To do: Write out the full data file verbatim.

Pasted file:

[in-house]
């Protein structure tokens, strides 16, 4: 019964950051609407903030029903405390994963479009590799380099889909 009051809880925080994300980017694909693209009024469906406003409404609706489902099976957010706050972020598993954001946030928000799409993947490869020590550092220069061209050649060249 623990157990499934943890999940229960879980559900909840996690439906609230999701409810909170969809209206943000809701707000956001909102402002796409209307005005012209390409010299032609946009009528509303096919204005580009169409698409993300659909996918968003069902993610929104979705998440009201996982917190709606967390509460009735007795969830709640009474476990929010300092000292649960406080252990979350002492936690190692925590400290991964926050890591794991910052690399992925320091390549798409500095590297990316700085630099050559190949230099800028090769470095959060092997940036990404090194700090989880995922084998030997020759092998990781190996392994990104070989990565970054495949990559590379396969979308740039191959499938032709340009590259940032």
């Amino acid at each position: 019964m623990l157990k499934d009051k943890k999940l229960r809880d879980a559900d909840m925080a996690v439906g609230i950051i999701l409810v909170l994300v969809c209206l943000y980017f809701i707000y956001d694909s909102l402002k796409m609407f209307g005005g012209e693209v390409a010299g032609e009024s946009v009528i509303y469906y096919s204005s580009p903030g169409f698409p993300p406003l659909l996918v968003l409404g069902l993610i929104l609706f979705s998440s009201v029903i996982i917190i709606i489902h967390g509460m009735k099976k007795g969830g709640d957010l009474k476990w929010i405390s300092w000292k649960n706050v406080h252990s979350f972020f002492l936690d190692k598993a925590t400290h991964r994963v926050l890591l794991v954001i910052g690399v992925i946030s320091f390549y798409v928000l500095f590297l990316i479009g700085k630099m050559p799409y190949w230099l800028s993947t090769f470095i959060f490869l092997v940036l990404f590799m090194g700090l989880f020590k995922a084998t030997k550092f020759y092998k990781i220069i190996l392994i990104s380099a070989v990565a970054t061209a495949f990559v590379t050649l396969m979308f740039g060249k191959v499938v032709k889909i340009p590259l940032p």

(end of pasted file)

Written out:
[in-house]
């Protein structure tokens, strides 16, 4: 019964950051609407903030029903405390994963479009590799380099889909 009051809880925080994300980017694909693209009024469906406003409404609706489902099976957010706050972020598993954001946030928000799409993947490869020590550092220069061209050649060249 623990157990499934943890999940229960879980559900909840996690439906609230999701409810909170969809209206943000809701707000956001909102402002796409209307005005012209390409010299032609946009009528509303096919204005580009169409698409993300659909996918968003069902993610929104979705998440009201996982917190709606967390509460009735007795969830709640009474476990929010300092000292649960406080252990979350002492936690190692925590400290991964926050890591794991910052690399992925320091390549798409500095590297990316700085630099050559190949230099800028090769470095959060092997940036990404090194700090989880995922084998030997020759092998990781190996392994990104070989990565970054495949990559590379396969979308740039191959499938032709340009590259940032």
């Amino acid at each position: 019964m623990l157990k499934d009051k943890k999940l229960r809880d879980a559900d909840m925080a996690v439906g609230i950051i999701l409810v909170l994300v969809c209206l943000y980017f809701i707000y956001d694909s909102l402002k796409m609407f209307g005005g012209e693209v390409a010299g032609e009024s946009v009528i509303y469906y096919s204005s580009p903030g169409f698409p993300p406003l659909l996918v968003l409404g069902l993610i929104l609706f979705s998440s009201v029903i996982i917190i709606i489902h967390g509460m009735k099976k007795g969830g709640d957010l009474k476990w929010i405390s300092w000292k649960n706050v406080h252990s979350f972020f002492l936690d190692k598993a925590t400290h991964r994963v926050l890591l794991v954001i910052g690399v992925i946030s320091f390549y798409v928000l500095f590297l990316i479009g700085k630099m050559p799409y190949w230099l800028s993947t090769f470095i959060f490869l092997v940036l990404f590799m090194g700090l989880f020590k995922a084998t030997k550092f020759y092998k990781i220069i190996l392994i990104s380099a070989v990565a970054t061209a495949f990559v590379t050649l396969m979308f740039g060249k191959v499938v032709k889909i340009p590259l940032p």